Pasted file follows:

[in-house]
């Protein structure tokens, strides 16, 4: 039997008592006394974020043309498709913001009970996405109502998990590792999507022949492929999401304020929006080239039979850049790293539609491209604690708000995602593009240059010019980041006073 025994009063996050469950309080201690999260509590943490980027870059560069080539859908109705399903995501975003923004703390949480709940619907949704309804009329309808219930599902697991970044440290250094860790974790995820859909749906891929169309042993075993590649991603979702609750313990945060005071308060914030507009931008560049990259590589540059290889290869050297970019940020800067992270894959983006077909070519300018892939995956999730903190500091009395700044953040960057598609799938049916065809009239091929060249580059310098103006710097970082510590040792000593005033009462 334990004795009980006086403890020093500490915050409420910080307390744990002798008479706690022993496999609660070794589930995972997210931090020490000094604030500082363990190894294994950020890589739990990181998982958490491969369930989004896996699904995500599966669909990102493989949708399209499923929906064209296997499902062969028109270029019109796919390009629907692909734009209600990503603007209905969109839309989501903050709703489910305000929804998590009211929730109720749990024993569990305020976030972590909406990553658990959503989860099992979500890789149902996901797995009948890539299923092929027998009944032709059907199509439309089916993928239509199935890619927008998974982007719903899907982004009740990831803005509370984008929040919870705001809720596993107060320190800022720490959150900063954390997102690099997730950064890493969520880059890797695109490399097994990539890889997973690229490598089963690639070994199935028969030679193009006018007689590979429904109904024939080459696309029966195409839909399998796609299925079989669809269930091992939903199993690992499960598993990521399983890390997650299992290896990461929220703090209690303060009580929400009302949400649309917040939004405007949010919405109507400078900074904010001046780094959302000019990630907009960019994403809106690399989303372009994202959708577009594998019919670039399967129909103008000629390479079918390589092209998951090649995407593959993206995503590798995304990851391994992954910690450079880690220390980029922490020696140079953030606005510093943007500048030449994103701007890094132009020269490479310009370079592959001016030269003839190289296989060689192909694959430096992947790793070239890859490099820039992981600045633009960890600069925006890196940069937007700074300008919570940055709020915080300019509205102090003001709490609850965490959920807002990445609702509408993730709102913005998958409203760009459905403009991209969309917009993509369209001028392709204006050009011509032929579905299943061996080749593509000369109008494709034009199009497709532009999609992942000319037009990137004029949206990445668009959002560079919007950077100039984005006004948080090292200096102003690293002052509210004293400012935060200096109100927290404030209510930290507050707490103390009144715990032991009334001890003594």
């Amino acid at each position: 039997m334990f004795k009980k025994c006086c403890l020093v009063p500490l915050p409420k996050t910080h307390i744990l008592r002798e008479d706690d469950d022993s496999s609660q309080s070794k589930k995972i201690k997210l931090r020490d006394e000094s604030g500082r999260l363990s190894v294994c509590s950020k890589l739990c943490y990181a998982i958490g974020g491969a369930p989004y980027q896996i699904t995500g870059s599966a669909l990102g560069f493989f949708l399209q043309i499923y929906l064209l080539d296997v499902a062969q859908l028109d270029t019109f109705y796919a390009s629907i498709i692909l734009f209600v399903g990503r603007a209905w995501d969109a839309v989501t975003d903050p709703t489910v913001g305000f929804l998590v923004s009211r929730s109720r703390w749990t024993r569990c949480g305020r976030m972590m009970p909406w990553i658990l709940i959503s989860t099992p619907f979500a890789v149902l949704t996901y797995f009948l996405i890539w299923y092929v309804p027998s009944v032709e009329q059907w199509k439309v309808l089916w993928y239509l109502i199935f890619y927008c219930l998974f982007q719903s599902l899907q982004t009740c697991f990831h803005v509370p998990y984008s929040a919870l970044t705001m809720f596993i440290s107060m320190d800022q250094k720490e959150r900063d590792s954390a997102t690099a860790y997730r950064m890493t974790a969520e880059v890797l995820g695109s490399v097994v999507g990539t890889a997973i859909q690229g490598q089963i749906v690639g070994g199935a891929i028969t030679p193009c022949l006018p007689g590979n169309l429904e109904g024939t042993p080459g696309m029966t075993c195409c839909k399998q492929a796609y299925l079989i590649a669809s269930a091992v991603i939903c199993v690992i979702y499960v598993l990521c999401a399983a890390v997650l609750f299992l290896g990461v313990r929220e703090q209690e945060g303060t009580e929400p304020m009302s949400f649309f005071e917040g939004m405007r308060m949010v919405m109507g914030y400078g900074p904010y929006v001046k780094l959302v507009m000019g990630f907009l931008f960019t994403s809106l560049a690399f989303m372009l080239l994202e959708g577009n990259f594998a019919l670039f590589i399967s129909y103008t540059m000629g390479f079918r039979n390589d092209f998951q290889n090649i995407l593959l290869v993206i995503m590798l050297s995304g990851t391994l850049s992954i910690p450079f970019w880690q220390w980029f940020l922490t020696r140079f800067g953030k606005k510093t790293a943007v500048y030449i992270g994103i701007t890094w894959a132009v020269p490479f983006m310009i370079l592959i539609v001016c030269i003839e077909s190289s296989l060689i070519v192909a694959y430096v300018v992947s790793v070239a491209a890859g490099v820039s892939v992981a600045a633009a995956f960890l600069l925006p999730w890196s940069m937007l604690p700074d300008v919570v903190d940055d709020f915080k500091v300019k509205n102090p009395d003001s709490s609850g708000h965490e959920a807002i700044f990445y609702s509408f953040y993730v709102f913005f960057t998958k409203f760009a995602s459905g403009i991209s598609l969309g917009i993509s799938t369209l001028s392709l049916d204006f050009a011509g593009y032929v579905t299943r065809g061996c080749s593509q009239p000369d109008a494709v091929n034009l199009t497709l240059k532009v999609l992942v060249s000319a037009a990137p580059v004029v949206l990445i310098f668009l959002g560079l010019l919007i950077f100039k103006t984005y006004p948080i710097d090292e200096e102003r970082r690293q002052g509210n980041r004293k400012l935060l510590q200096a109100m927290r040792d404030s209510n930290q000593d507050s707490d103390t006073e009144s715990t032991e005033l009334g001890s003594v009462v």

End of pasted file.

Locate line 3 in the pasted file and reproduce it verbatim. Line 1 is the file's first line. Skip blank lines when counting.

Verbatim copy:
């Amino acid at each position: 039997m334990f004795k009980k025994c006086c403890l020093v009063p500490l915050p409420k996050t910080h307390i744990l008592r002798e008479d706690d469950d022993s496999s609660q309080s070794k589930k995972i201690k997210l931090r020490d006394e000094s604030g500082r999260l363990s190894v294994c509590s950020k890589l739990c943490y990181a998982i958490g974020g491969a369930p989004y980027q896996i699904t995500g870059s599966a669909l990102g560069f493989f949708l399209q043309i499923y929906l064209l080539d296997v499902a062969q859908l028109d270029t019109f109705y796919a390009s629907i498709i692909l734009f209600v399903g990503r603007a209905w995501d969109a839309v989501t975003d903050p709703t489910v913001g305000f929804l998590v923004s009211r929730s109720r703390w749990t024993r569990c949480g305020r976030m972590m009970p909406w990553i658990l709940i959503s989860t099992p619907f979500a890789v149902l949704t996901y797995f009948l996405i890539w299923y092929v309804p027998s009944v032709e009329q059907w199509k439309v309808l089916w993928y239509l109502i199935f890619y927008c219930l998974f982007q719903s599902l899907q982004t009740c697991f990831h803005v509370p998990y984008s929040a919870l970044t705001m809720f596993i440290s107060m320190d800022q250094k720490e959150r900063d590792s954390a997102t690099a860790y997730r950064m890493t974790a969520e880059v890797l995820g695109s490399v097994v999507g990539t890889a997973i859909q690229g490598q089963i749906v690639g070994g199935a891929i028969t030679p193009c022949l006018p007689g590979n169309l429904e109904g024939t042993p080459g696309m029966t075993c195409c839909k399998q492929a796609y299925l079989i590649a669809s269930a091992v991603i939903c199993v690992i979702y499960v598993l990521c999401a399983a890390v997650l609750f299992l290896g990461v313990r929220e703090q209690e945060g303060t009580e929400p304020m009302s949400f649309f005071e917040g939004m405007r308060m949010v919405m109507g914030y400078g900074p904010y929006v001046k780094l959302v507009m000019g990630f907009l931008f960019t994403s809106l560049a690399f989303m372009l080239l994202e959708g577009n990259f594998a019919l670039f590589i399967s129909y103008t540059m000629g390479f079918r039979n390589d092209f998951q290889n090649i995407l593959l290869v993206i995503m590798l050297s995304g990851t391994l850049s992954i910690p450079f970019w880690q220390w980029f940020l922490t020696r140079f800067g953030k606005k510093t790293a943007v500048y030449i992270g994103i701007t890094w894959a132009v020269p490479f983006m310009i370079l592959i539609v001016c030269i003839e077909s190289s296989l060689i070519v192909a694959y430096v300018v992947s790793v070239a491209a890859g490099v820039s892939v992981a600045a633009a995956f960890l600069l925006p999730w890196s940069m937007l604690p700074d300008v919570v903190d940055d709020f915080k500091v300019k509205n102090p009395d003001s709490s609850g708000h965490e959920a807002i700044f990445y609702s509408f953040y993730v709102f913005f960057t998958k409203f760009a995602s459905g403009i991209s598609l969309g917009i993509s799938t369209l001028s392709l049916d204006f050009a011509g593009y032929v579905t299943r065809g061996c080749s593509q009239p000369d109008a494709v091929n034009l199009t497709l240059k532009v999609l992942v060249s000319a037009a990137p580059v004029v949206l990445i310098f668009l959002g560079l010019l919007i950077f100039k103006t984005y006004p948080i710097d090292e200096e102003r970082r690293q002052g509210n980041r004293k400012l935060l510590q200096a109100m927290r040792d404030s209510n930290q000593d507050s707490d103390t006073e009144s715990t032991e005033l009334g001890s003594v009462v």